Some recipes use potato.[7]


Pães de queijo are formed into small balls, around 3–5 centimeters in diameter (though they may be larger) and about 50 calories in each roll. The cassava flour is a powerful starch which is key to the texture of the pão de queijo; unlike other types of bread, pão de queijo is not leavened. Small pockets of air within the dough expand during baking and are contained by the elasticity of the starch paste. Because it is made of cassava flour (as opposed to wheat flour), pão de queijo contains no gluten. Varieties of stuffed pães de queijo with catupiry, hot and melted goiabada, doce de leite and other variations can be found in Brazil.



Casa do Pão de Queijo at the Afonso Pena International Airport, in São José dos Pinhais, Paraná, Brazil.

In Brazil, pão de queijo is a popular breakfast dish and snack. It continues to be widely sold at snack bars and bakeries and it can also be bought frozen to bake at home. In Brazil, cheese puff mix packages are easily found in most supermarkets.

United States[edit]

Given its growing popularity in the US, the frozen packages of pao de queijo can now be found in some American grocery stores such as Costco, County Market, HEB, Publix, World Market and Whole Foods.

Japan / East Asia[edit]

Pão de queijo arrived in Japan with the dekasegi. It is usually made with rice flour instead of the cassava (tapioca) starch.


Pão de queijo is available in Australia in specialty international food stores and some major supermarkets, including Woolworths Supermarkets as of early 2021, where it is marketed as a "naturally gluten-free" snack.

See also[edit]


  1. ^ a b "chebe – History of Pão de Queijo (Brazilian Cheese Bread)". www.chebe.com. Retrieved 2020-08-15.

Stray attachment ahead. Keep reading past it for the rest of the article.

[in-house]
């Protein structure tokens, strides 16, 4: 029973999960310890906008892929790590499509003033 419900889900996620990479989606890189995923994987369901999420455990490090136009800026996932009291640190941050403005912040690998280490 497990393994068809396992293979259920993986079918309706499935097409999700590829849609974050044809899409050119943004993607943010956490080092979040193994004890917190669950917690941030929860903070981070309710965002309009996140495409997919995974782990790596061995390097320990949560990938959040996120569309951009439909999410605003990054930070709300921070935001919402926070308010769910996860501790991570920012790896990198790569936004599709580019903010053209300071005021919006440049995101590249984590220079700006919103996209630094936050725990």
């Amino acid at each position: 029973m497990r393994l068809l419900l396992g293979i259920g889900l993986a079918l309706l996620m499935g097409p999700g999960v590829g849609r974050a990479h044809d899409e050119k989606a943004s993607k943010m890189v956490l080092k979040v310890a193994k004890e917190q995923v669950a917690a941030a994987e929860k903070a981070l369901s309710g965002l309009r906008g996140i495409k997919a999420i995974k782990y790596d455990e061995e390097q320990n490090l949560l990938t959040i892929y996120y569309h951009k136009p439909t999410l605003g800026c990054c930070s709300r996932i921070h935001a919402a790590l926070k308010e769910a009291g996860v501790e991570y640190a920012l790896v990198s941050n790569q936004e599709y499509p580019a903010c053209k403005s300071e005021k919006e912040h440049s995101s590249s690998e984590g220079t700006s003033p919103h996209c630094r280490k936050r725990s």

2. ^ CANAVESI, E.; PIROZI, M. R.; MACHADO, P. T.;MINIM, V. P. R. Efeito da concentração dos ingredientes nas características físico-químicas do pão de queijo. In: Simpósio Latino-Americano de Ciência dos Alimentos, 2., 1997, Campinas.
  3. ^ Graziano, X. Pão de Queijo, Estadão, 2014.
  4. ^ PEREIRA, J. Caracterização química, física, estrutural e sensorial do pão de queijo. 2001. 222 p. Tese (Doutorado em Ciência dos Alimentos) – Universidade Federal de Lavras, Lavras, 2001
  5. ^ LEME, L. L. Ovos pasteurizados resfriados e desidratados e sua importância. In: PIZZINATO, A.; ORMENESE, R. de C. S. C. Seminário pão de queijo: ingredientes, formulação e processo. Campinas: Governo do Estado de São Paulo/Secretaria de Agricultura e Abastecimento/Agência Paulista de Tecnologia dos Agronegócios/Instituto de Tecnologia de Alimentos/Centro de Tecnologia de Cereais e Chocolate, 2000. p. 29-41.
  6. ^ JESUS, C. C. de. Contribuição para a caracterização físico-química e sensorial do pão de queijo. 1997. 106 f. Dissertação (Mestrado em Ciência de Alimentos) – Universidade Federal de Minas Gerais, Belo Horizonte, 1997.
  7. ^ Marco Clivati (1 June 2013). Delícias para sua Festa Vegetariana Editora Europa [S.l.] pp. 35–. ISBN 978-85-7960-175-0.